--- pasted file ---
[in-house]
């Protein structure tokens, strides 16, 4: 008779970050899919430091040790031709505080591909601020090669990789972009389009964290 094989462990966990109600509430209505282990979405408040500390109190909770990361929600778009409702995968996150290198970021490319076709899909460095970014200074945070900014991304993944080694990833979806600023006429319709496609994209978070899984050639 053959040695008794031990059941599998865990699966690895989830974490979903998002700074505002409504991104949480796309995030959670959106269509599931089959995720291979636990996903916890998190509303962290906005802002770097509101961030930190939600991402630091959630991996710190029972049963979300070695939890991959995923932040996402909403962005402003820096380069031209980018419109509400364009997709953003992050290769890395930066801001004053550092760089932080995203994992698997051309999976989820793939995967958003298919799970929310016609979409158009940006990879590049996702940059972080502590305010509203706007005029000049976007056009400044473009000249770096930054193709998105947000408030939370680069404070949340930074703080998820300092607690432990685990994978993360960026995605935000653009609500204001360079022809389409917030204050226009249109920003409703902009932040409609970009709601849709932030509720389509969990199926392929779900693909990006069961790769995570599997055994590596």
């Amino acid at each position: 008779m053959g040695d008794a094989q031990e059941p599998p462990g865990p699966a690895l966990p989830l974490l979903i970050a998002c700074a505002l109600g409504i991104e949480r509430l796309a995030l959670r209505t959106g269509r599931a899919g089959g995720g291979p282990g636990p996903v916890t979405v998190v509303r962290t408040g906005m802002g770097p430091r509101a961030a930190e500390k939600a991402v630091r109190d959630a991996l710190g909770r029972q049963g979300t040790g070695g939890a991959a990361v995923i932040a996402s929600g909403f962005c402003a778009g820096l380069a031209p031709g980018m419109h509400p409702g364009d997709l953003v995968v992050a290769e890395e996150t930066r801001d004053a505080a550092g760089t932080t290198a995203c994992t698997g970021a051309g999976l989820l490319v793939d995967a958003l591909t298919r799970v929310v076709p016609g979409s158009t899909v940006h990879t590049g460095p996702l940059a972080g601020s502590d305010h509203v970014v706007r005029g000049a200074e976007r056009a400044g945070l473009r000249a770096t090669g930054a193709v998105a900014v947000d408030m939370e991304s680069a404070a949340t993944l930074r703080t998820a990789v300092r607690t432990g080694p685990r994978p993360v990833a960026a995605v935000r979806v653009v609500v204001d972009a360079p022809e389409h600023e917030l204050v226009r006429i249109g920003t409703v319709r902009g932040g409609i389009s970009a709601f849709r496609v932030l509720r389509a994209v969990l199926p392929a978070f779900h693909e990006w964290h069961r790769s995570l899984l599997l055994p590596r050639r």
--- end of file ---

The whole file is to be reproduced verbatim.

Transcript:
[in-house]
């Protein structure tokens, strides 16, 4: 008779970050899919430091040790031709505080591909601020090669990789972009389009964290 094989462990966990109600509430209505282990979405408040500390109190909770990361929600778009409702995968996150290198970021490319076709899909460095970014200074945070900014991304993944080694990833979806600023006429319709496609994209978070899984050639 053959040695008794031990059941599998865990699966690895989830974490979903998002700074505002409504991104949480796309995030959670959106269509599931089959995720291979636990996903916890998190509303962290906005802002770097509101961030930190939600991402630091959630991996710190029972049963979300070695939890991959995923932040996402909403962005402003820096380069031209980018419109509400364009997709953003992050290769890395930066801001004053550092760089932080995203994992698997051309999976989820793939995967958003298919799970929310016609979409158009940006990879590049996702940059972080502590305010509203706007005029000049976007056009400044473009000249770096930054193709998105947000408030939370680069404070949340930074703080998820300092607690432990685990994978993360960026995605935000653009609500204001360079022809389409917030204050226009249109920003409703902009932040409609970009709601849709932030509720389509969990199926392929779900693909990006069961790769995570599997055994590596």
């Amino acid at each position: 008779m053959g040695d008794a094989q031990e059941p599998p462990g865990p699966a690895l966990p989830l974490l979903i970050a998002c700074a505002l109600g409504i991104e949480r509430l796309a995030l959670r209505t959106g269509r599931a899919g089959g995720g291979p282990g636990p996903v916890t979405v998190v509303r962290t408040g906005m802002g770097p430091r509101a961030a930190e500390k939600a991402v630091r109190d959630a991996l710190g909770r029972q049963g979300t040790g070695g939890a991959a990361v995923i932040a996402s929600g909403f962005c402003a778009g820096l380069a031209p031709g980018m419109h509400p409702g364009d997709l953003v995968v992050a290769e890395e996150t930066r801001d004053a505080a550092g760089t932080t290198a995203c994992t698997g970021a051309g999976l989820l490319v793939d995967a958003l591909t298919r799970v929310v076709p016609g979409s158009t899909v940006h990879t590049g460095p996702l940059a972080g601020s502590d305010h509203v970014v706007r005029g000049a200074e976007r056009a400044g945070l473009r000249a770096t090669g930054a193709v998105a900014v947000d408030m939370e991304s680069a404070a949340t993944l930074r703080t998820a990789v300092r607690t432990g080694p685990r994978p993360v990833a960026a995605v935000r979806v653009v609500v204001d972009a360079p022809e389409h600023e917030l204050v226009r006429i249109g920003t409703v319709r902009g932040g409609i389009s970009a709601f849709r496609v932030l509720r389509a994209v969990l199926p392929a978070f779900h693909e990006w964290h069961r790769s995570l899984l599997l055994p590596r050639r």